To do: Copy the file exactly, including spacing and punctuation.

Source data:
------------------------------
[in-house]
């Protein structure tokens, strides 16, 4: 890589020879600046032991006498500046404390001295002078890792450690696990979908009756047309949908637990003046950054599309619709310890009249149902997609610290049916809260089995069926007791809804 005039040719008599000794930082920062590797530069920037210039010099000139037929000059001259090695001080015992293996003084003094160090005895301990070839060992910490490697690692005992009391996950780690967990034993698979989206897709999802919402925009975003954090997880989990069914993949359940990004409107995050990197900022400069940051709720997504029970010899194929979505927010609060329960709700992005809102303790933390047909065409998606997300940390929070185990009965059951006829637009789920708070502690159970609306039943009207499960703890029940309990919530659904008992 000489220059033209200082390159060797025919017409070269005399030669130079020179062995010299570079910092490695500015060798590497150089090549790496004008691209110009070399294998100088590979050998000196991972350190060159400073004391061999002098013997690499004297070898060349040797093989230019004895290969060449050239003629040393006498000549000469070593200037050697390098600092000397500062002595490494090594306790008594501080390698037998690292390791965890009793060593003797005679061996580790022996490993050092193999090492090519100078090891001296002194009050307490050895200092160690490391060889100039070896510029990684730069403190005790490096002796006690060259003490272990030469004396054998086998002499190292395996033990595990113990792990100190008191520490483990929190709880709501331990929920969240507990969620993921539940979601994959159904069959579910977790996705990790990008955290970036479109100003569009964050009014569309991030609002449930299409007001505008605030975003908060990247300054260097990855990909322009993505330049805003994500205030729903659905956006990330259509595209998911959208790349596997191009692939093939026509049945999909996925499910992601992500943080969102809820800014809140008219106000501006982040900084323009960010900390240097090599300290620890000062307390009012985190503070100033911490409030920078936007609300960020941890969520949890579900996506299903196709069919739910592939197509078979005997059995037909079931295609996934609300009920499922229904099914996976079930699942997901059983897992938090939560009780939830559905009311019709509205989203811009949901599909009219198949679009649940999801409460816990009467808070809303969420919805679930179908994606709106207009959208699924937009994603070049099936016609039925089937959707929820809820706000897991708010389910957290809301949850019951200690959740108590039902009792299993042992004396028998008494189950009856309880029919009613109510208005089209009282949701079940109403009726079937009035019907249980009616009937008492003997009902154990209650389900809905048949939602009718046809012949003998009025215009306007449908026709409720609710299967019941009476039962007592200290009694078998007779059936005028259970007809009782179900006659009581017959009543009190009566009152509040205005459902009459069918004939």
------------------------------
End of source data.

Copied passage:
[in-house]
């Protein structure tokens, strides 16, 4: 890589020879600046032991006498500046404390001295002078890792450690696990979908009756047309949908637990003046950054599309619709310890009249149902997609610290049916809260089995069926007791809804 005039040719008599000794930082920062590797530069920037210039010099000139037929000059001259090695001080015992293996003084003094160090005895301990070839060992910490490697690692005992009391996950780690967990034993698979989206897709999802919402925009975003954090997880989990069914993949359940990004409107995050990197900022400069940051709720997504029970010899194929979505927010609060329960709700992005809102303790933390047909065409998606997300940390929070185990009965059951006829637009789920708070502690159970609306039943009207499960703890029940309990919530659904008992 000489220059033209200082390159060797025919017409070269005399030669130079020179062995010299570079910092490695500015060798590497150089090549790496004008691209110009070399294998100088590979050998000196991972350190060159400073004391061999002098013997690499004297070898060349040797093989230019004895290969060449050239003629040393006498000549000469070593200037050697390098600092000397500062002595490494090594306790008594501080390698037998690292390791965890009793060593003797005679061996580790022996490993050092193999090492090519100078090891001296002194009050307490050895200092160690490391060889100039070896510029990684730069403190005790490096002796006690060259003490272990030469004396054998086998002499190292395996033990595990113990792990100190008191520490483990929190709880709501331990929920969240507990969620993921539940979601994959159904069959579910977790996705990790990008955290970036479109100003569009964050009014569309991030609002449930299409007001505008605030975003908060990247300054260097990855990909322009993505330049805003994500205030729903659905956006990330259509595209998911959208790349596997191009692939093939026509049945999909996925499910992601992500943080969102809820800014809140008219106000501006982040900084323009960010900390240097090599300290620890000062307390009012985190503070100033911490409030920078936007609300960020941890969520949890579900996506299903196709069919739910592939197509078979005997059995037909079931295609996934609300009920499922229904099914996976079930699942997901059983897992938090939560009780939830559905009311019709509205989203811009949901599909009219198949679009649940999801409460816990009467808070809303969420919805679930179908994606709106207009959208699924937009994603070049099936016609039925089937959707929820809820706000897991708010389910957290809301949850019951200690959740108590039902009792299993042992004396028998008494189950009856309880029919009613109510208005089209009282949701079940109403009726079937009035019907249980009616009937008492003997009902154990209650389900809905048949939602009718046809012949003998009025215009306007449908026709409720609710299967019941009476039962007592200290009694078998007779059936005028259970007809009782179900006659009581017959009543009190009566009152509040205005459902009459069918004939």